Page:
But here's what you need to know, effective police action actually ended the protest there on the Ambassador Bridge. The bridge was back open for traffic before the government cracked down in Ottawa and beyond. And we're looking at the fact that this really is a Western nation that claims to be committed to democracy and yet Justin Trudeau, the Prime Minister, the son of a former liberal prime minister, Pierre Elliott Trudeau, who had invoked the previous law. So far, the only time this law or its analogy, has been invoked has been by either one Trudeau or the other. But the fact is that there was no direct threat to the integrity of Canada. There was no direct threat of violence. There were no bombs. There was no violence. No one was killed in any of these protests. We are talking about the essence of protests and a government that simply says it has had enough, and protests against the government of Prime Minister Trudeau was enough for Trudeau to say we are going to act in ways that, again, as we noted last week on The Briefing, the Canadian government insisted did not violate fundamental liberties, but in essence did exactly that.
Now, by the time the headlines were clearing this morning, it became very clear that the Emergencies Act actions by the government were actually quite effective. The trucks were basically gone from Ottawa. The protest was shut down. But this is going to be a black mark in Canadian history and in its constitutional tradition for a very long time.
But there's something else we just need to know here. This was a series of headlines coming from Canada, and it's still going to be an unfolding story, but the reality is that this is something that has affected other areas in the English-speaking world, in particular just consider the nations of Australia and New Zealand. Both of them, very much a part of that larger English-speaking world, but both of them, and perhaps most surprisingly Australia, basically also saw a rather severe government crackdown with COVID as the pretense.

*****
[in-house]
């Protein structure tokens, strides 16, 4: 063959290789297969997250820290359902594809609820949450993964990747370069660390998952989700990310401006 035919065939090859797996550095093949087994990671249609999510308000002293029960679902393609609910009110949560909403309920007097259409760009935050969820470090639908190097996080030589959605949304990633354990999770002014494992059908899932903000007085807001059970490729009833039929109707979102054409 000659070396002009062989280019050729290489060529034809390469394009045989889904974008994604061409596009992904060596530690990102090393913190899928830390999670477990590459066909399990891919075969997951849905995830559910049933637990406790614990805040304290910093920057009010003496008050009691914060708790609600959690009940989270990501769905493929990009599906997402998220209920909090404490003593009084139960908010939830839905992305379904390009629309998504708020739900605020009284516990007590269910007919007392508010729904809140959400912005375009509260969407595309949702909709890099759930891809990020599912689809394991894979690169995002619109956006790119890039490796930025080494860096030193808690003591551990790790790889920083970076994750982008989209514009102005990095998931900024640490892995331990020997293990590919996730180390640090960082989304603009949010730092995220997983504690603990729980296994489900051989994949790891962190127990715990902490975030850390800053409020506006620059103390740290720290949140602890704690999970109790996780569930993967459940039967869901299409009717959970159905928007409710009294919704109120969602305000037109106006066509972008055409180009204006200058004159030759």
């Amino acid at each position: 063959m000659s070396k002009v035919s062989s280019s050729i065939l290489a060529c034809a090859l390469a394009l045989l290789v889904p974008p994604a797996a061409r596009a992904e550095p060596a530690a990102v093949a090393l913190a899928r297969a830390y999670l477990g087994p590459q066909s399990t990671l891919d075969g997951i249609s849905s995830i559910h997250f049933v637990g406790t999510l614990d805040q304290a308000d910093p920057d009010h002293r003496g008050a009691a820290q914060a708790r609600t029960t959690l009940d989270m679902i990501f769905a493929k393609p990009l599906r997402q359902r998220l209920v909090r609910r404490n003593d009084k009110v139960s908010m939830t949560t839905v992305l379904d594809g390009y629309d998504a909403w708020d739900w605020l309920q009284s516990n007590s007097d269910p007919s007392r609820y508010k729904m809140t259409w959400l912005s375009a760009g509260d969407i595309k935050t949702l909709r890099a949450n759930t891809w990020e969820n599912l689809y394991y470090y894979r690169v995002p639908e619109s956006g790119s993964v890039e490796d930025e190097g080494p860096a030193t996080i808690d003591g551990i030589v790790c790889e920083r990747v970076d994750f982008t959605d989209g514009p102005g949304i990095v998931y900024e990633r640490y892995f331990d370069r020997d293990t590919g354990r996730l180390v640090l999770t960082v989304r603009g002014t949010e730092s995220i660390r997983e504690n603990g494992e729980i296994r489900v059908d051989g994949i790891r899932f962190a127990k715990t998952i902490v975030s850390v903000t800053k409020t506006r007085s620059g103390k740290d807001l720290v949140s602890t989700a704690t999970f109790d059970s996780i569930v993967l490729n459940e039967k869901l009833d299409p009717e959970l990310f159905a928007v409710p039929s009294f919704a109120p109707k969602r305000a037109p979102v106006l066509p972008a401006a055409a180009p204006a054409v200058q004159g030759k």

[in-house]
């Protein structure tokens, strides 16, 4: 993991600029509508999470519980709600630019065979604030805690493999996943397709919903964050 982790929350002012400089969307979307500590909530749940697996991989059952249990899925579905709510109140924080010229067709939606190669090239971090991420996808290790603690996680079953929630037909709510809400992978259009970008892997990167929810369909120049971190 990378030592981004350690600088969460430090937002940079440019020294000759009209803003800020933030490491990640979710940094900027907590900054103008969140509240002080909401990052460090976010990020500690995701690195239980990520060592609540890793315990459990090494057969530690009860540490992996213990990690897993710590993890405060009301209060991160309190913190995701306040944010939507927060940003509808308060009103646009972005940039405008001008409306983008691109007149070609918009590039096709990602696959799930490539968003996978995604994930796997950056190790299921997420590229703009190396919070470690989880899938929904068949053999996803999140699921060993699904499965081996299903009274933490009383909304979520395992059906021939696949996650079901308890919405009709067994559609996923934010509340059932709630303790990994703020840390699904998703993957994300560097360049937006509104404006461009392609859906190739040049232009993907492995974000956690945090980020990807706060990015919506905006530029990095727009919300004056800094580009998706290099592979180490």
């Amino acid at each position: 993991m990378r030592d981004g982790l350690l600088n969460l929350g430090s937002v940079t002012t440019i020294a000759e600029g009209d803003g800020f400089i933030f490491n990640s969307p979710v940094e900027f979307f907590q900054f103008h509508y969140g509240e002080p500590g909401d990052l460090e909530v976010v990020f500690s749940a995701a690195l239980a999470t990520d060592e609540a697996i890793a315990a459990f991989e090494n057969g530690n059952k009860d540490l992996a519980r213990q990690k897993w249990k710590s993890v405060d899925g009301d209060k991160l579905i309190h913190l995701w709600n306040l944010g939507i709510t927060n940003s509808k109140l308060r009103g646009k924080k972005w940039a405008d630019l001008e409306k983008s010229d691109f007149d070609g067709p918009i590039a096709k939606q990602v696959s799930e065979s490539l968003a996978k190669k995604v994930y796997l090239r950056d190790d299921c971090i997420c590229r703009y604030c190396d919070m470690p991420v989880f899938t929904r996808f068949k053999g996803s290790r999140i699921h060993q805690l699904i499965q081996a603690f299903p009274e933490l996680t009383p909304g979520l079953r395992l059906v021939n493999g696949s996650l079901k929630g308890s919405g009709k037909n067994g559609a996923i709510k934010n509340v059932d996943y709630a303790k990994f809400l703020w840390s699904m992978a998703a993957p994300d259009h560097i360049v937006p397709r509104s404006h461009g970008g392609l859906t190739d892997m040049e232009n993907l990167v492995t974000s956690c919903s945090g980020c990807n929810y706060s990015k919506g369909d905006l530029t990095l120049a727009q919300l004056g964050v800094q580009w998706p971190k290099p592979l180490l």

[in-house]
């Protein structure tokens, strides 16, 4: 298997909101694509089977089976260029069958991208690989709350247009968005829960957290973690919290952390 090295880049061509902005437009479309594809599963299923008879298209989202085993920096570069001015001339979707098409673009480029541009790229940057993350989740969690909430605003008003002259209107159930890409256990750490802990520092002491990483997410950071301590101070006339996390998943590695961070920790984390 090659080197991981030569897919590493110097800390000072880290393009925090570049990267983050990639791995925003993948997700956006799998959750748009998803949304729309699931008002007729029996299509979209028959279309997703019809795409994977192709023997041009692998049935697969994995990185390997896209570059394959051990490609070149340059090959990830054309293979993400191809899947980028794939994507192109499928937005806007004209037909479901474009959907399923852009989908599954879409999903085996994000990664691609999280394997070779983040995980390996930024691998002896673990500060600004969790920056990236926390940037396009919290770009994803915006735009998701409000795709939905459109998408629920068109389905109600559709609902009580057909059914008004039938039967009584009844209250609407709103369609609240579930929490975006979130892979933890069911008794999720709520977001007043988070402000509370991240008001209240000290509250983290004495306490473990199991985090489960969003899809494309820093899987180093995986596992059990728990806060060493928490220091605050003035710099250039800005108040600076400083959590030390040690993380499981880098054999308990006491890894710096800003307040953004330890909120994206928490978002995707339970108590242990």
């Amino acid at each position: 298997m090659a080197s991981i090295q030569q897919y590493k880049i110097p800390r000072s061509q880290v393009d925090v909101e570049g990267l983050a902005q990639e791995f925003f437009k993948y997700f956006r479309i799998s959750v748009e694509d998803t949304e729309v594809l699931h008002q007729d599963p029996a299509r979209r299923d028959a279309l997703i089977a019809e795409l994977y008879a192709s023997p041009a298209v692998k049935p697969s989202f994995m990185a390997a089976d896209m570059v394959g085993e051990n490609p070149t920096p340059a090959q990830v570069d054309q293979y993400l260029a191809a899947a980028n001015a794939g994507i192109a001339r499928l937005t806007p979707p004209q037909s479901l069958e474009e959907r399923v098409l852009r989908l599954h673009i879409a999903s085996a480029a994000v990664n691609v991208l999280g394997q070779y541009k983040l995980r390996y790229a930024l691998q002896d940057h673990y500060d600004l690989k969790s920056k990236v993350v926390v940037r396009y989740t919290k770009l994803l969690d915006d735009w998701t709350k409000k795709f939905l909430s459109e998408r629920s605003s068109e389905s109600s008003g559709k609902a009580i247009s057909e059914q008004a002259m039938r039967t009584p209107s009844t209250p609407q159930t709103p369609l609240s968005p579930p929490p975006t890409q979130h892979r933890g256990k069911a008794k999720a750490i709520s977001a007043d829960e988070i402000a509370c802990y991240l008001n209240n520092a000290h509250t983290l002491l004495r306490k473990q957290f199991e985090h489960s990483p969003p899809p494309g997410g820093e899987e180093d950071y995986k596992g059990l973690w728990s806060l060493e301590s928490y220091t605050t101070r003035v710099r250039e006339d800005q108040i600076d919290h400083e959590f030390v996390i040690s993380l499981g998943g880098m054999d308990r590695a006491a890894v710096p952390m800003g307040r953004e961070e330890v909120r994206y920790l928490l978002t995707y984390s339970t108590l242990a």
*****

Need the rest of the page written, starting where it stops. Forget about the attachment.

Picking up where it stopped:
It's important on this issue to consider the analysis offered by Ross Douthat, columnist for The New York Times. He often is very insightful on these things. Ross Douthat comes back to say, "You know, all of this reminds us of the basic divide between the technocrats and the people who actually do stuff." The people who move stuff, transport stuff, the difference between technocrats and truckers turns out to be a very huge deal. He cites the author who goes by the pin name N.S. Lyons is saying that the great distinction is between those who are classified as the virtuals and those identified as the practicals. You can kind of figure this out. Peter Drucker talked about this as the distinction between the knowledge class and the working class. But the distinction between the virtuals and the practicals, it clarifies. It makes a lot of sense. There are people who move ideas and there are people who move stuff.